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It’s now almost two years since Bogotá’s SITP (Sistema Integrado de Transporte Público, Integrated Public Transport System) buses started rolling out. Unlike Santiago de Chile, authorities here went for a gradual process of replacing the old private, cash-in-hand system of busetas/colectivos with the new ‘streamlined’, public-private, card-based model.
However, we’re fast approaching SITP domination time; well according to those calling the shots we are. Speaking on the introduction of an exclusive SITP bus corridor on one of the capital’s main thoroughfares, Carrera Septima (7th Avenue), the city’s mobility secretary María Constanza García said that by the first week of September they hoped to have “retired 100 per cent the routes of the old buses that are on the corridor.”
Experience lets us know that such an aspiration might be a just a tad ambitious; especially judging by the first few days of the new ‘exclusive’ laneway. It’s difficult to see the old, fume-spluttering buses meekly retire in the coming weeks when demand for them seems as high as ever.
Despite all the efforts to wean people off their previous way of commuting, it’s still a common sight to see – a few routes aside – a near-empty blue SITP bus crawling alongside an old school one with people hanging out the doors.
This lack of enthusiasm among the city’s inhabitants to change their ways is not surprising when you consider the current state of play. Firstly, the lack of easy to find route information is a major hindrance. OK, there is an app, Moovit, which serves somewhat as an on-line route finder. Yet it nearly tries to be too clever, telling people where to walk, for what distance and what shops you can find along the way (yes, I made that last one up; could be an idea though). Most people just want to know which bus goes where. On that, it scores badly.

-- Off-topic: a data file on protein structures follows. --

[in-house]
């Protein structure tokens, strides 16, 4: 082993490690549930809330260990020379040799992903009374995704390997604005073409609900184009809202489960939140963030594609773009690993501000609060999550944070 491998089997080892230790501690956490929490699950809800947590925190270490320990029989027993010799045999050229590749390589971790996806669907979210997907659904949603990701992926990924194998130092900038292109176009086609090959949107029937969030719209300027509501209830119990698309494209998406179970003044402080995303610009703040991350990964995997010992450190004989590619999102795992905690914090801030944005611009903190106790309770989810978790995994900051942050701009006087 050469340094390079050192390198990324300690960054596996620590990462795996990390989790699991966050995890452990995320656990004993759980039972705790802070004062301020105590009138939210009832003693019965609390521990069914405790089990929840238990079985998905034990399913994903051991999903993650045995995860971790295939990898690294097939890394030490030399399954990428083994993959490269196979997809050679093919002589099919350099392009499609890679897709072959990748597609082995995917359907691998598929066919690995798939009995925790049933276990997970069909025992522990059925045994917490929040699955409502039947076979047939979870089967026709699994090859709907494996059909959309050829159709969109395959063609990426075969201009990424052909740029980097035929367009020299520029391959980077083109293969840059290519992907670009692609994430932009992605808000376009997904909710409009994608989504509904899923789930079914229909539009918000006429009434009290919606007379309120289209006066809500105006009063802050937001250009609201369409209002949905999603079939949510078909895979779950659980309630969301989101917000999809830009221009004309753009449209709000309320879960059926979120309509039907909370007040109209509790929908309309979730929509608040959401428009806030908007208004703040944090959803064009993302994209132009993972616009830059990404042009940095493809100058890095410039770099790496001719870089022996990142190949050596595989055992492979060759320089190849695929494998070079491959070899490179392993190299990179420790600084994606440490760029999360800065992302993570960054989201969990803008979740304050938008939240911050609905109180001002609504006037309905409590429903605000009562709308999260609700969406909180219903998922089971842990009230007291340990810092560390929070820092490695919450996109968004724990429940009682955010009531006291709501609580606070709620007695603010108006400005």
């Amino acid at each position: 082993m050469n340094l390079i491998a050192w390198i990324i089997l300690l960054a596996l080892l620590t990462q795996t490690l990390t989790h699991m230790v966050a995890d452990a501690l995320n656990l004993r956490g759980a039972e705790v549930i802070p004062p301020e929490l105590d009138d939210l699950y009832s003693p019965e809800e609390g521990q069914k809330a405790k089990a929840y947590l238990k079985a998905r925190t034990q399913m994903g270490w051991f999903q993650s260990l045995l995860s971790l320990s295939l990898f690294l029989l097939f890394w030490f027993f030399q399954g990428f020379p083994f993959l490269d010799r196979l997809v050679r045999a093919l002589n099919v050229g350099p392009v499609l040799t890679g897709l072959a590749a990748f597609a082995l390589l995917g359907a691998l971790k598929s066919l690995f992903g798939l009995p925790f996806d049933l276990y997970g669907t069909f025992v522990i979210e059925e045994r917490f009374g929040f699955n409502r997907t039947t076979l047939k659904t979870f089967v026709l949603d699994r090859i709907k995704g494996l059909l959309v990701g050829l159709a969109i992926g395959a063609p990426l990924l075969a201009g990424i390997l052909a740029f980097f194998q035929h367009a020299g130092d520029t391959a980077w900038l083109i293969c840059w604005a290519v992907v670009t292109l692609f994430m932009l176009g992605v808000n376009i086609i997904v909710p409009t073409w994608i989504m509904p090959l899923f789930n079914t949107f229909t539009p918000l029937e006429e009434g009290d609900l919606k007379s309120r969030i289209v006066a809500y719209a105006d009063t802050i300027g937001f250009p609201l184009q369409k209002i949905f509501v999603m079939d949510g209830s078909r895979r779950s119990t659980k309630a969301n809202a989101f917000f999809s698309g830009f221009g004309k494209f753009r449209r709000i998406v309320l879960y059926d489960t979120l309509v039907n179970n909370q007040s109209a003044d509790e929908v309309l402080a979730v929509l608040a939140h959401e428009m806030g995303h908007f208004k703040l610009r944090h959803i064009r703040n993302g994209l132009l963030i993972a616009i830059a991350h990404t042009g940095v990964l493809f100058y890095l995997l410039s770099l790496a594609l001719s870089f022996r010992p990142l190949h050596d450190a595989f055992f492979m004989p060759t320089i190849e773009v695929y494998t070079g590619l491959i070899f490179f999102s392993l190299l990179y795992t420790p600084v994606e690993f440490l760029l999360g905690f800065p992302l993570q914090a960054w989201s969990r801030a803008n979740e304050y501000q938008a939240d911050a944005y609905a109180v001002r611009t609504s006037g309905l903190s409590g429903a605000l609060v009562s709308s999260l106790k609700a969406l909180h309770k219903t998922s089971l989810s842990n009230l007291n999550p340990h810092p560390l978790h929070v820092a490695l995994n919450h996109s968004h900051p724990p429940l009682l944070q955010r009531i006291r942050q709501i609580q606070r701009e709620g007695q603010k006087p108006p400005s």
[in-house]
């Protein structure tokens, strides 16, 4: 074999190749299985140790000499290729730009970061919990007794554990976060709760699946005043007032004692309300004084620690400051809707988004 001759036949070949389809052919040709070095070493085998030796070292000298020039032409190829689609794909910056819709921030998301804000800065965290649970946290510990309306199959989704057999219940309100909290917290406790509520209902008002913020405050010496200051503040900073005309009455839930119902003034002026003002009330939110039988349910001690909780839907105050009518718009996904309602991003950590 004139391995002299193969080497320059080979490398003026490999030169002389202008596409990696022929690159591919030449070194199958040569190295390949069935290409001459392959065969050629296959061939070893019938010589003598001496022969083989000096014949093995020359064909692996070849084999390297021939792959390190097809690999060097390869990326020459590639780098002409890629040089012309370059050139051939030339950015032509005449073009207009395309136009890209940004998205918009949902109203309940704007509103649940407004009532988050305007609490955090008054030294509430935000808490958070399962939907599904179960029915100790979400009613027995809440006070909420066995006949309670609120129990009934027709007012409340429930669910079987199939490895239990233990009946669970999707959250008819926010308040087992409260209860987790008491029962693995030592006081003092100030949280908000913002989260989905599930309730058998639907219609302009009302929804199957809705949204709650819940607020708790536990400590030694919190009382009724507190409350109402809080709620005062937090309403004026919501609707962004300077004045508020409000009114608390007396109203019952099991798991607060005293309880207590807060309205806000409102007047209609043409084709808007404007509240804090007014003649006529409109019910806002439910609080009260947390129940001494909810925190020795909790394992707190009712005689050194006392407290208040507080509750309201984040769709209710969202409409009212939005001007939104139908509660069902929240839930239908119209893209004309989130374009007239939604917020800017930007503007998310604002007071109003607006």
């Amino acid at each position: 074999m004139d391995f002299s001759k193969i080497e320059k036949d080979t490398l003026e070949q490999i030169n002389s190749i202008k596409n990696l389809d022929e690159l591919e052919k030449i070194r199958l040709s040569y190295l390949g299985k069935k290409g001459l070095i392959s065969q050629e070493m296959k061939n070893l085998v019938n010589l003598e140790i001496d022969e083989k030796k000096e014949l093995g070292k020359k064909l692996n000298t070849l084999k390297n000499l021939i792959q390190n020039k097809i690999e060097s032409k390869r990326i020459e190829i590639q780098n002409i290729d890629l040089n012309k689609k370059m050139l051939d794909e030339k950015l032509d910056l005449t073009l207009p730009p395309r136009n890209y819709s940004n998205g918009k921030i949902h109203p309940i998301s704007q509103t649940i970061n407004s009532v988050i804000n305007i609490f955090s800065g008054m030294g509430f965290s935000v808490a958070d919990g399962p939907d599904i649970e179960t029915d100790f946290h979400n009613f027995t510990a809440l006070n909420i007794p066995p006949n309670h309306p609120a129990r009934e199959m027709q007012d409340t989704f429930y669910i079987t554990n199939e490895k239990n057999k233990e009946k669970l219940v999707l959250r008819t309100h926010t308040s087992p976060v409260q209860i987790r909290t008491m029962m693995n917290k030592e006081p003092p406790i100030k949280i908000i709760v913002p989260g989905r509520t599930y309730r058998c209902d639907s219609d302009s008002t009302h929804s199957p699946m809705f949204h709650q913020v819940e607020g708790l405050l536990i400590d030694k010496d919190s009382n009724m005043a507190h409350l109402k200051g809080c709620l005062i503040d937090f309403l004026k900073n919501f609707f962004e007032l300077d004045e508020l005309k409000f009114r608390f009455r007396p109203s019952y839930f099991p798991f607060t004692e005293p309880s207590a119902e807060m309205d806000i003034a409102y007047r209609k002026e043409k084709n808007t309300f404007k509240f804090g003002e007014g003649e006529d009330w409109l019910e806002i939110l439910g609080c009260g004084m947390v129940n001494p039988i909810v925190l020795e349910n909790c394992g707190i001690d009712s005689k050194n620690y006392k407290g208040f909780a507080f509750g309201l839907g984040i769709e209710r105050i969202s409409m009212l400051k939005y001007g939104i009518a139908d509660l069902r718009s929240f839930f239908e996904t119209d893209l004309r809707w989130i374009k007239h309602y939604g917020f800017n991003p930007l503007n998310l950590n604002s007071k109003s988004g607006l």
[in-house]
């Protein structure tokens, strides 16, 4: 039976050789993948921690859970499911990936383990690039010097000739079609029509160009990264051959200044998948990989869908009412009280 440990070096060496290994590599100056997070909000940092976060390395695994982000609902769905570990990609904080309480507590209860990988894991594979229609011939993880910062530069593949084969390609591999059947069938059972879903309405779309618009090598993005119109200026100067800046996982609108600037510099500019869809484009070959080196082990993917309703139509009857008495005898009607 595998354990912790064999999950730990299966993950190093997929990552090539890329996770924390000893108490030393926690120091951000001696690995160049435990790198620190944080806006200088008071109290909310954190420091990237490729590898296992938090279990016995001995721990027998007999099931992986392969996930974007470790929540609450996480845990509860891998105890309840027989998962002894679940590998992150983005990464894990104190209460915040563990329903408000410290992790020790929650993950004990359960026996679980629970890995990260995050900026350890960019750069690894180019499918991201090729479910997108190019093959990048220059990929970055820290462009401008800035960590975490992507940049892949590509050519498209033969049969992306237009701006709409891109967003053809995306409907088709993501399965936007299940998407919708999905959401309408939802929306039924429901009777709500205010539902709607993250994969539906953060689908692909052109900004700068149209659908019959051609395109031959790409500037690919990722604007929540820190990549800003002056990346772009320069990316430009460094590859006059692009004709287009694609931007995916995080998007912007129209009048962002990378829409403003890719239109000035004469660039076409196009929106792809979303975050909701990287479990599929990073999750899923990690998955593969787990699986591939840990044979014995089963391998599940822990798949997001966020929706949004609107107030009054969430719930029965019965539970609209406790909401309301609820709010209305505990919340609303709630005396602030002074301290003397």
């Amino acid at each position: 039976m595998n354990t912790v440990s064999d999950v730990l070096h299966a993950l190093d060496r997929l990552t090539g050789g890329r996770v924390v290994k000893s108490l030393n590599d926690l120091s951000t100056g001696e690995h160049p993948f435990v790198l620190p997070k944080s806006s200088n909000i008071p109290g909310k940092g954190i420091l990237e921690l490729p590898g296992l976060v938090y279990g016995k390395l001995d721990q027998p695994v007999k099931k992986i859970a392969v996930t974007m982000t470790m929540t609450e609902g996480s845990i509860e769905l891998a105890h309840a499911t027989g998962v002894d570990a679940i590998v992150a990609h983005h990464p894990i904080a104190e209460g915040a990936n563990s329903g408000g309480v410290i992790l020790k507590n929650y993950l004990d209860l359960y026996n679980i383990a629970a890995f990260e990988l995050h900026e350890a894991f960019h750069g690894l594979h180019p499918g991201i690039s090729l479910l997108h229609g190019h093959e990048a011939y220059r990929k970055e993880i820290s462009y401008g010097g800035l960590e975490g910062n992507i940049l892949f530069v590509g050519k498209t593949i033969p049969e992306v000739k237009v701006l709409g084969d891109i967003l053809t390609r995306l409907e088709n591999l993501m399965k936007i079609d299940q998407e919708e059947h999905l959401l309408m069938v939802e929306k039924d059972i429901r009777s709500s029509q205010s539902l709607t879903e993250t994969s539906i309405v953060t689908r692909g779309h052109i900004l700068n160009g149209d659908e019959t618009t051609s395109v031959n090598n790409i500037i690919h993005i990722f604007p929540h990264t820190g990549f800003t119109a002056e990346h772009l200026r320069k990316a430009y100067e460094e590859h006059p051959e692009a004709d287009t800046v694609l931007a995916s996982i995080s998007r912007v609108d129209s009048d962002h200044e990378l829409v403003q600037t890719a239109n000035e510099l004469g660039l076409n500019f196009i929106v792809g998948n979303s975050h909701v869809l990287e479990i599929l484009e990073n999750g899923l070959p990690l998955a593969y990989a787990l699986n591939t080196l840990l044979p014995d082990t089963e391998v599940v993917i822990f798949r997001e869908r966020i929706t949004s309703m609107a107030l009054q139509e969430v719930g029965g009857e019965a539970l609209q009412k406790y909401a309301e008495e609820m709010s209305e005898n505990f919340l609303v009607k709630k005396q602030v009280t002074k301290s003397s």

Some physical maps at the actual bus shelters and a little more detailed information on the stops for each route would come in handy, rather than some irrelevant bus number with just the final destination.
Regardless of that, there doesn’t seem to be a ready-made replacement for the Calle 19 (19th Street)/Carrera Tercera (3rd Avenue), Septima north-bound route; a popular, busy run that has been generally well-served under the old operators.
What’s more, the private system – in typical Colombian contradictory fashion – still seems more user-friendly, even if this ‘user-friendliness’ is often a major inconvenience not only for other road users but fellow passengers also. Indeed, what you might think is good one day about the old buses’ way of doing things can be a source of frustration the next.
For example, that you can flag down or get off one of them from any location is great. However, if you’re on a bus in a rush to get somewhere and it’s stopping every second to pick up and drop off people, breaking like a rally car, it’s damn right annoying.
Then you have what is probably one of the busetas/colectivos biggest pull factors: The fact that you can get on even if you don’t have the full fare. Just wave a 1,000 peso note at the driver to signal your lack of funds and more often than not he (for it’s rarely a she) will let you on. On the downside, in contrast to the more regulated, ‘cold’, SITP, the old system is still awash with the not very washed, usually unwelcome, bus vendors and wannabe rap artists.
So while Bogotá’s bus future may be SITP blue, there’s still a bit of life in the old operators yet. Let’s see how things unfold over the next two years. Sure what’s the rush guys?
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